Economists classify goods based on two questions, can more than one person use the good at the same time and can access to the good be denied. If one person purchasing the good prevents another from purchasing the good, it is said to be rivalrous. If the owners of a good can prevent access to it, the good is said to be excludable.
Applying these two questions, we arrive at four types of goods; private goods, common goods, toll goods (sometimes called club goods), and public goods.
Private goods are those goods which are rivalrous and excludable. A pair of shoes would be an example of a private good. If I am wearing a pair of shoes, no one else can also be wearing them. My ownership of the shoes allows me to control who wears them at any given time.
Common goods are those goods which are rivalrous and non-excludable. If I catch and eat a wild tuna, no one else can eat that tuna. But I cannot prevent others from catching that wild tuna prior to my catching it. It can swim where it likes, and may swim out of the area that I control or have access to.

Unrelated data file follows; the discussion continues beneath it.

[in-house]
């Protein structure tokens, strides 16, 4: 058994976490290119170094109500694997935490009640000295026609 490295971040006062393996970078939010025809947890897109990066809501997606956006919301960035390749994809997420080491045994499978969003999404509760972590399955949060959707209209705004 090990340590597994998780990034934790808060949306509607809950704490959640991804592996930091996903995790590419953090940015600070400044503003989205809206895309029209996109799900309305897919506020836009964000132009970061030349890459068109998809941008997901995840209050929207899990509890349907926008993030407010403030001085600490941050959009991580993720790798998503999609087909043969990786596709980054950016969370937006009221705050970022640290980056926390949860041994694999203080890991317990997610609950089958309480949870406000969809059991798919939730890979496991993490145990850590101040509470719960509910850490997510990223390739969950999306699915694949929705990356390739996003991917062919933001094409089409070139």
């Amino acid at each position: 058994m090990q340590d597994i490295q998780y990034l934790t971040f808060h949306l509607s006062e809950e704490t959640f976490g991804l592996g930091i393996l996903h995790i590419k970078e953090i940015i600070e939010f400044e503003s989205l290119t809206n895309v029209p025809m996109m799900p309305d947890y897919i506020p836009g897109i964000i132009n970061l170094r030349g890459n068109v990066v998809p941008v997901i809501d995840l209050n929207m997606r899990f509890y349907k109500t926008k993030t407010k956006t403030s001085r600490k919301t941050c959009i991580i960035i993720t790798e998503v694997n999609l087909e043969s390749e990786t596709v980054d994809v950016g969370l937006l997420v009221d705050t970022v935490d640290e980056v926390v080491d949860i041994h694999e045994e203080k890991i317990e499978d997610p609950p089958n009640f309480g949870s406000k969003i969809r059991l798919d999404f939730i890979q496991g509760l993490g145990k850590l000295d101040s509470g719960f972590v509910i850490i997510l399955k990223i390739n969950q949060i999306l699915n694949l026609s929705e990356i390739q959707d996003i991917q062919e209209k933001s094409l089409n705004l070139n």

Toll goods are those goods which are non-rivalrous and excludable. The obvious example here would be a toll bridge. My accessing the bridge does not prevent another person from also having access to the bridge. The owner of the bridge may dictate who does and does not have access to the bridge.
Public goods are those goods which are non-rivalrous and non-excludable. National defense is a public good. Everyone in the nation being defended can benefit from it, No one in the nation being defended can be excluded from that benefit.
The market only works efficiently with private goods. The market underprices common goods, often at zero, and they are overconsumed, often to the point where they are destroyed (the tragedy of the commons). The market generally overprices and underproduces toll goods, until they become congested. The market does not generally provide public goods, the free rider problem indicates that the market price for these is zero.
There are two factors that can complicate these behaviors, congestion and externalities. Iíll write up something on those in a later post (if I get around to it